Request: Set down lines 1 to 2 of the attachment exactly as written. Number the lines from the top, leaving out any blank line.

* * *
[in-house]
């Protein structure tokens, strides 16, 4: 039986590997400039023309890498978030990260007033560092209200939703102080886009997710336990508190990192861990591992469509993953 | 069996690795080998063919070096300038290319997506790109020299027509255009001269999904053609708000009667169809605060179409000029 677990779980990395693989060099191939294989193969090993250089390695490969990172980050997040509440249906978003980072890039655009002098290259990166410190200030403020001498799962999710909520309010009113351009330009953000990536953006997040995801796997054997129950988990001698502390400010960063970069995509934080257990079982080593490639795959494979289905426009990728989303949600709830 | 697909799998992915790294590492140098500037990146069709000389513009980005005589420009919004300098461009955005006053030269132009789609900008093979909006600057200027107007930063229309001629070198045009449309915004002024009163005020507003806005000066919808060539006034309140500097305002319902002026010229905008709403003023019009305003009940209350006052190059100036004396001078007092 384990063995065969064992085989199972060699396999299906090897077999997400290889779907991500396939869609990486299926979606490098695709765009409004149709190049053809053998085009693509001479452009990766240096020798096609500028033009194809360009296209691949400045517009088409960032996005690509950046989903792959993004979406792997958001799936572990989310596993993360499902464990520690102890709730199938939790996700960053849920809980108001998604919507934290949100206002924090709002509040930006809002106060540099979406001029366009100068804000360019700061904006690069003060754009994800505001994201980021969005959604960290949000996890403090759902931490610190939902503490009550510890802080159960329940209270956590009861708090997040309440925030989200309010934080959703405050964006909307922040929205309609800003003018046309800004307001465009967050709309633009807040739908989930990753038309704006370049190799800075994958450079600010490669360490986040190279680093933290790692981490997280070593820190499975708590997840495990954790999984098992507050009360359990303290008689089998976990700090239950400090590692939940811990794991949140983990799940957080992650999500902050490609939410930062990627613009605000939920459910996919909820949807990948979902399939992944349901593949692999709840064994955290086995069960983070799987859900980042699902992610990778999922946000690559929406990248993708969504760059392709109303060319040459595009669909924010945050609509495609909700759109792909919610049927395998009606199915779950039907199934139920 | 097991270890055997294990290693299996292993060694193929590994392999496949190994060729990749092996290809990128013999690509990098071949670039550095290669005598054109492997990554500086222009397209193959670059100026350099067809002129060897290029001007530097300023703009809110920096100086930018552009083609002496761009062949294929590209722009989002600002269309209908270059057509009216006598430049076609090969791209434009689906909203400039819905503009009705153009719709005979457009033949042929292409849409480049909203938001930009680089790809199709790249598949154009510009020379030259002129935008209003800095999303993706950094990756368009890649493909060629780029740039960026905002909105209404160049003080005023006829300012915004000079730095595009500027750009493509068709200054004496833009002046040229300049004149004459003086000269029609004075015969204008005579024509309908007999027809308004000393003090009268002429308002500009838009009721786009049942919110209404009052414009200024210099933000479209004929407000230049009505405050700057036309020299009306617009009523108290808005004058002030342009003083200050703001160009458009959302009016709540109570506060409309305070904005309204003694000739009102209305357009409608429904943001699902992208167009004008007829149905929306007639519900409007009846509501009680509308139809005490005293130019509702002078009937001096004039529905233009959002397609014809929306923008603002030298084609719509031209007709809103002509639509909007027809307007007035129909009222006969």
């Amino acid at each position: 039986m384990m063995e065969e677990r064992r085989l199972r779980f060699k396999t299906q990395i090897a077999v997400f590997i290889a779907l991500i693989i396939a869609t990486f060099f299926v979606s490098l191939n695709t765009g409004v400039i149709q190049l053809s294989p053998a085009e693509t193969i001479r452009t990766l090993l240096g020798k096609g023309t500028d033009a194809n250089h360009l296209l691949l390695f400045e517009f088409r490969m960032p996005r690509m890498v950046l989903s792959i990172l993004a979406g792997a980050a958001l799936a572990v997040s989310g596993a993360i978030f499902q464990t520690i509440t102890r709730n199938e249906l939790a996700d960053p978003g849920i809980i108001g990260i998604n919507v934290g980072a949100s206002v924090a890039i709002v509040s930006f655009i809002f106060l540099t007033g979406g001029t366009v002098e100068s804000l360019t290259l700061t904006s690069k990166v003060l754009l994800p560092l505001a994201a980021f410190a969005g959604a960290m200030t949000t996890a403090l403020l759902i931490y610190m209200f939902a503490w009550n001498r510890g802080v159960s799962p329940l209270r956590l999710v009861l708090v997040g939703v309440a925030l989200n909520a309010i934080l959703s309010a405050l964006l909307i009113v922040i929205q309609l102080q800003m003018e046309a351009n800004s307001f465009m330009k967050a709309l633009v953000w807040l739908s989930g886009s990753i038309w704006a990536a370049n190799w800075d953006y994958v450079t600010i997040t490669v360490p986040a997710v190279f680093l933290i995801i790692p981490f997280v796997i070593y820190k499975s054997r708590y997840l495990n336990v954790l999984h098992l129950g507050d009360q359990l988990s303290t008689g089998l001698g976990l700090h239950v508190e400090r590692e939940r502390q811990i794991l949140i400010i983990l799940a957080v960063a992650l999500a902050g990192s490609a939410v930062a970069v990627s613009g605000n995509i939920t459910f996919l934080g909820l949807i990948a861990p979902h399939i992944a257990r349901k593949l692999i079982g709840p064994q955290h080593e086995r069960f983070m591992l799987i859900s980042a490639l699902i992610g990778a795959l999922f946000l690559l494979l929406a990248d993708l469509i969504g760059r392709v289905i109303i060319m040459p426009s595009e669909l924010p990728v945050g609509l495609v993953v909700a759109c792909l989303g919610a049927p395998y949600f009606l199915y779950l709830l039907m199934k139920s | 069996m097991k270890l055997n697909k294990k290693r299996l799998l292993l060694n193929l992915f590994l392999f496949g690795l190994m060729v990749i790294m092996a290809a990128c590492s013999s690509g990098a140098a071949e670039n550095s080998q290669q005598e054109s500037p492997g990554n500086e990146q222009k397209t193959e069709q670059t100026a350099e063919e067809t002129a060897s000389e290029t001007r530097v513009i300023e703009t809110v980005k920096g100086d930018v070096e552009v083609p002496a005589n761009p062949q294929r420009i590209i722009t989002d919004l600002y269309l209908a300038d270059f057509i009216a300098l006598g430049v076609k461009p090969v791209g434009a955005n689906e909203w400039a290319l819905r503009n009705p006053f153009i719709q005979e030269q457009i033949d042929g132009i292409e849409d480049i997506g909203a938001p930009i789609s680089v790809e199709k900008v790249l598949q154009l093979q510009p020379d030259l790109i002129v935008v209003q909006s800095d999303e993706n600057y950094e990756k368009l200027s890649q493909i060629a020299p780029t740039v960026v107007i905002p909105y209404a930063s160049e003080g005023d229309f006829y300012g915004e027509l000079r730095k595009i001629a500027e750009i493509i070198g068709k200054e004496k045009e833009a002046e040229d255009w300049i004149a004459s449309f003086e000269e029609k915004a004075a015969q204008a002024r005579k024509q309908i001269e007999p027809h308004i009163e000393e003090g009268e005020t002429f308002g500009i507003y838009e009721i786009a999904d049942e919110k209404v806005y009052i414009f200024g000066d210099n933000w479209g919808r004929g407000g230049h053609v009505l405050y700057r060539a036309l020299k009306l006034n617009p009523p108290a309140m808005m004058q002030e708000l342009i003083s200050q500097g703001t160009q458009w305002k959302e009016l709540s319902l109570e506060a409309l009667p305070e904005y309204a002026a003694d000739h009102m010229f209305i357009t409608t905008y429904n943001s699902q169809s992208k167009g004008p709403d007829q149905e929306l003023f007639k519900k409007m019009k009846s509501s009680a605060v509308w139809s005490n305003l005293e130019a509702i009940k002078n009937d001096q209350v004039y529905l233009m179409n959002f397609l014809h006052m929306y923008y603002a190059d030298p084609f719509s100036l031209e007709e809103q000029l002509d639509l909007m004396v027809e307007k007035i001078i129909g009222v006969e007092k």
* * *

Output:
[in-house]
């Protein structure tokens, strides 16, 4: 039986590997400039023309890498978030990260007033560092209200939703102080886009997710336990508190990192861990591992469509993953 | 069996690795080998063919070096300038290319997506790109020299027509255009001269999904053609708000009667169809605060179409000029 677990779980990395693989060099191939294989193969090993250089390695490969990172980050997040509440249906978003980072890039655009002098290259990166410190200030403020001498799962999710909520309010009113351009330009953000990536953006997040995801796997054997129950988990001698502390400010960063970069995509934080257990079982080593490639795959494979289905426009990728989303949600709830 | 697909799998992915790294590492140098500037990146069709000389513009980005005589420009919004300098461009955005006053030269132009789609900008093979909006600057200027107007930063229309001629070198045009449309915004002024009163005020507003806005000066919808060539006034309140500097305002319902002026010229905008709403003023019009305003009940209350006052190059100036004396001078007092 384990063995065969064992085989199972060699396999299906090897077999997400290889779907991500396939869609990486299926979606490098695709765009409004149709190049053809053998085009693509001479452009990766240096020798096609500028033009194809360009296209691949400045517009088409960032996005690509950046989903792959993004979406792997958001799936572990989310596993993360499902464990520690102890709730199938939790996700960053849920809980108001998604919507934290949100206002924090709002509040930006809002106060540099979406001029366009100068804000360019700061904006690069003060754009994800505001994201980021969005959604960290949000996890403090759902931490610190939902503490009550510890802080159960329940209270956590009861708090997040309440925030989200309010934080959703405050964006909307922040929205309609800003003018046309800004307001465009967050709309633009807040739908989930990753038309704006370049190799800075994958450079600010490669360490986040190279680093933290790692981490997280070593820190499975708590997840495990954790999984098992507050009360359990303290008689089998976990700090239950400090590692939940811990794991949140983990799940957080992650999500902050490609939410930062990627613009605000939920459910996919909820949807990948979902399939992944349901593949692999709840064994955290086995069960983070799987859900980042699902992610990778999922946000690559929406990248993708969504760059392709109303060319040459595009669909924010945050609509495609909700759109792909919610049927395998009606199915779950039907199934139920 | 097991270890055997294990290693299996292993060694193929590994392999496949190994060729990749092996290809990128013999690509990098071949670039550095290669005598054109492997990554500086222009397209193959670059100026350099067809002129060897290029001007530097300023703009809110920096100086930018552009083609002496761009062949294929590209722009989002600002269309209908270059057509009216006598430049076609090969791209434009689906909203400039819905503009009705153009719709005979457009033949042929292409849409480049909203938001930009680089790809199709790249598949154009510009020379030259002129935008209003800095999303993706950094990756368009890649493909060629780029740039960026905002909105209404160049003080005023006829300012915004000079730095595009500027750009493509068709200054004496833009002046040229300049004149004459003086000269029609004075015969204008005579024509309908007999027809308004000393003090009268002429308002500009838009009721786009049942919110209404009052414009200024210099933000479209004929407000230049009505405050700057036309020299009306617009009523108290808005004058002030342009003083200050703001160009458009959302009016709540109570506060409309305070904005309204003694000739009102209305357009409608429904943001699902992208167009004008007829149905929306007639519900409007009846509501009680509308139809005490005293130019509702002078009937001096004039529905233009959002397609014809929306923008603002030298084609719509031209007709809103002509639509909007027809307007007035129909009222006969």